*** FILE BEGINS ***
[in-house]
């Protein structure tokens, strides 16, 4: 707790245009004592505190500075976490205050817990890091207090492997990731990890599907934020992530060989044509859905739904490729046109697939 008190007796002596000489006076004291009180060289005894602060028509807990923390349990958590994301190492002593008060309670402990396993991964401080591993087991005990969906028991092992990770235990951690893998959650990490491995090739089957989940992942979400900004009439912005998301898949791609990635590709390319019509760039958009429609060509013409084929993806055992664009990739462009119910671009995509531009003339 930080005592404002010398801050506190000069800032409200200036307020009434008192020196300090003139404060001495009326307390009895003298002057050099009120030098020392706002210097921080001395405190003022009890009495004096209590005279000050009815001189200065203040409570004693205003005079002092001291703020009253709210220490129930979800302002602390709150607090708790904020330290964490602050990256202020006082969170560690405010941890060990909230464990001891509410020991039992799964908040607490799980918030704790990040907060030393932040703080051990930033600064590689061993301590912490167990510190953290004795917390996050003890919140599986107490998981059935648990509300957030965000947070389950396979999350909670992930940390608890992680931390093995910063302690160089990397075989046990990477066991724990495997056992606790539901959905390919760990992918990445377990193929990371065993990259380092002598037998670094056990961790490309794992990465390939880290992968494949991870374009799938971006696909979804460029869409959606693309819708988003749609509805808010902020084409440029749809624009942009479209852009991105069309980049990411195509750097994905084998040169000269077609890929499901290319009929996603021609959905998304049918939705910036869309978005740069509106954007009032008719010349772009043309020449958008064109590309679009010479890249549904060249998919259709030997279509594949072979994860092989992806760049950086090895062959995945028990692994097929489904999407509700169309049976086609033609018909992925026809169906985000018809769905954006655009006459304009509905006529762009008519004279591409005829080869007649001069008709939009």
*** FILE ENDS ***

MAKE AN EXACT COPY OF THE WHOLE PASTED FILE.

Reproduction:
[in-house]
């Protein structure tokens, strides 16, 4: 707790245009004592505190500075976490205050817990890091207090492997990731990890599907934020992530060989044509859905739904490729046109697939 008190007796002596000489006076004291009180060289005894602060028509807990923390349990958590994301190492002593008060309670402990396993991964401080591993087991005990969906028991092992990770235990951690893998959650990490491995090739089957989940992942979400900004009439912005998301898949791609990635590709390319019509760039958009429609060509013409084929993806055992664009990739462009119910671009995509531009003339 930080005592404002010398801050506190000069800032409200200036307020009434008192020196300090003139404060001495009326307390009895003298002057050099009120030098020392706002210097921080001395405190003022009890009495004096209590005279000050009815001189200065203040409570004693205003005079002092001291703020009253709210220490129930979800302002602390709150607090708790904020330290964490602050990256202020006082969170560690405010941890060990909230464990001891509410020991039992799964908040607490799980918030704790990040907060030393932040703080051990930033600064590689061993301590912490167990510190953290004795917390996050003890919140599986107490998981059935648990509300957030965000947070389950396979999350909670992930940390608890992680931390093995910063302690160089990397075989046990990477066991724990495997056992606790539901959905390919760990992918990445377990193929990371065993990259380092002598037998670094056990961790490309794992990465390939880290992968494949991870374009799938971006696909979804460029869409959606693309819708988003749609509805808010902020084409440029749809624009942009479209852009991105069309980049990411195509750097994905084998040169000269077609890929499901290319009929996603021609959905998304049918939705910036869309978005740069509106954007009032008719010349772009043309020449958008064109590309679009010479890249549904060249998919259709030997279509594949072979994860092989992806760049950086090895062959995945028990692994097929489904999407509700169309049976086609033609018909992925026809169906985000018809769905954006655009006459304009509905006529762009008519004279591409005829080869007649001069008709939009």